Archaeologists in Texas have found a set of 16,700-year-old tools which are among the oldest discovered in the West. Until now, it was believed that the culture that represented the continent’s first inhabitants was the Clovis culture. However, the discovery of the ancient tools now challenges that theory, providing evidence that human occupation precedes the arrival of the Clovis people by thousands of years.
According to the Western Digs , archeologists discovered the tools about half an hour north of Austin in Texas, at the site called Gault. They were located a meter deep in water-logged silty clay. The site contained more than 90 stone tools and some human remains including fragments of teeth.
The discovery changes everything people have been taught about the history of North America – that is, that the Clovis culture represented the first inhabitants of the continent. The results of the research were presented at the meeting of the Plains Anthropological Conference in 2015. According to Dr. D. Clark Wernecke, director of the Gault School of Archaeological Research:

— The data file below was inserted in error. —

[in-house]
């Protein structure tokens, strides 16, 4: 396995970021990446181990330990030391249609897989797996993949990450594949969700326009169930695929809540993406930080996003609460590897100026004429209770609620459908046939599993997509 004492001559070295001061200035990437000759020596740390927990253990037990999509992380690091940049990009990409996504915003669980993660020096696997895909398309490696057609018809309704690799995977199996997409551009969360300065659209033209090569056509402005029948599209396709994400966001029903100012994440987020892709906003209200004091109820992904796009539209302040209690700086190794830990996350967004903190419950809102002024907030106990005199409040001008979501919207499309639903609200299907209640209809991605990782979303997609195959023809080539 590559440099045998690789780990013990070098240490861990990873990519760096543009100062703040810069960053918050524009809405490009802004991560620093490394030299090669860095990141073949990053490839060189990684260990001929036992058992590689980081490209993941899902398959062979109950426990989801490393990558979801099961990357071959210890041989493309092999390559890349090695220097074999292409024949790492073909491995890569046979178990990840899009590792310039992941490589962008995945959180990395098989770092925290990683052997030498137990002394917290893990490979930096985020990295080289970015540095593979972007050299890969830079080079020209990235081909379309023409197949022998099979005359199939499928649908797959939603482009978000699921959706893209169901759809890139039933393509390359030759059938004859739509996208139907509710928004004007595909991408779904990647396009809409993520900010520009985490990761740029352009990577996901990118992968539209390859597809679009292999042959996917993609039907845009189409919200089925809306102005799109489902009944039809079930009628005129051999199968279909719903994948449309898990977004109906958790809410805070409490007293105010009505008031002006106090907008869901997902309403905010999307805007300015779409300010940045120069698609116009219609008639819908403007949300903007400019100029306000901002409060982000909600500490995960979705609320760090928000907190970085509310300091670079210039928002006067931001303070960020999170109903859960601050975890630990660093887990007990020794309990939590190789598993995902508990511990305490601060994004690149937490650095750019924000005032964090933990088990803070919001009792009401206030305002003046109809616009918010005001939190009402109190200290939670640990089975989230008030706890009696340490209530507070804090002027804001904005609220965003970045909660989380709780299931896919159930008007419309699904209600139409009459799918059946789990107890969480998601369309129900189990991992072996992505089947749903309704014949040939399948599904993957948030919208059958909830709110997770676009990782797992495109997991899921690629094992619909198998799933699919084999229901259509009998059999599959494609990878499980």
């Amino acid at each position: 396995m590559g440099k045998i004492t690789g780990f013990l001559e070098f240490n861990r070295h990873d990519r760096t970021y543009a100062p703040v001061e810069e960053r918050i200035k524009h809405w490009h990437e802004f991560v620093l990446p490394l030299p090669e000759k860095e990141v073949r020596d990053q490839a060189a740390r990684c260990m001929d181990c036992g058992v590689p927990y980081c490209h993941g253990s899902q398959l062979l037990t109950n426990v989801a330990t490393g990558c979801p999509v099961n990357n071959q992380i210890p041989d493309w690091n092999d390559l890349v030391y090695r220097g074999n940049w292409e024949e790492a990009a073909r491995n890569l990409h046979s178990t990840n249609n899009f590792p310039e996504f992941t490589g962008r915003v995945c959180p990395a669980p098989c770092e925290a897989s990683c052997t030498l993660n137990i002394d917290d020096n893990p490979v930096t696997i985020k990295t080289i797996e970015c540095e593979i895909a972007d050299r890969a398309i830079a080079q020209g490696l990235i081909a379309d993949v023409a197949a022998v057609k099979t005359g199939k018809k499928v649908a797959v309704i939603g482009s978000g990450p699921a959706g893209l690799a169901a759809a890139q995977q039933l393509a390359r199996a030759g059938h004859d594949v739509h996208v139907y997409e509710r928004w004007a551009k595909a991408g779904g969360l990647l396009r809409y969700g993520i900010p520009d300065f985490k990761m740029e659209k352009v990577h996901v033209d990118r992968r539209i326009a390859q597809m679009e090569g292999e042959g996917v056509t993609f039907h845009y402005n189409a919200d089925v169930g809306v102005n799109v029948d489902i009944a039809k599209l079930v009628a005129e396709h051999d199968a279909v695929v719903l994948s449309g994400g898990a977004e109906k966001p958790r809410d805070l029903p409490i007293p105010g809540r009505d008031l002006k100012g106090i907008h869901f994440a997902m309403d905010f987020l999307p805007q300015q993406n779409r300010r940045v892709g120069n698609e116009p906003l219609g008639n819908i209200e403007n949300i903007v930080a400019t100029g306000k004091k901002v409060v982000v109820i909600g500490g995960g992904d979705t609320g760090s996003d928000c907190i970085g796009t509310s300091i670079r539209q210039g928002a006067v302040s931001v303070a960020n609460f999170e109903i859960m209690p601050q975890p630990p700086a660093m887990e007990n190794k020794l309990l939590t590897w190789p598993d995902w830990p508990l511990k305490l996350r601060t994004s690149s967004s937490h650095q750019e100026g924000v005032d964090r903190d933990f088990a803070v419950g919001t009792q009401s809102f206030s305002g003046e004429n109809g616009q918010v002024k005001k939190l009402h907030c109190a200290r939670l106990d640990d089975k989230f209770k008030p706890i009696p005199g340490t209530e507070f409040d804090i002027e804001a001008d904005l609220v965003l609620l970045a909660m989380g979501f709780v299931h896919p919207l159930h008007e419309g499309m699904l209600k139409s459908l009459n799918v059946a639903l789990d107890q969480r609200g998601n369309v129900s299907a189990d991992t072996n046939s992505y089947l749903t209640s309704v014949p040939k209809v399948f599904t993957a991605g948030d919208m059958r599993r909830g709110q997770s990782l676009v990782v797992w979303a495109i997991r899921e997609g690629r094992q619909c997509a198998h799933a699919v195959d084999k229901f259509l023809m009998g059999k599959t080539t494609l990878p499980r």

“The most important takeaway is that people were in the New World much earlier than we used to believe. We were all taught [North America was first populated] 13,500 years ago, and it appears that people arrived 15,000 to 20,000 years ago.”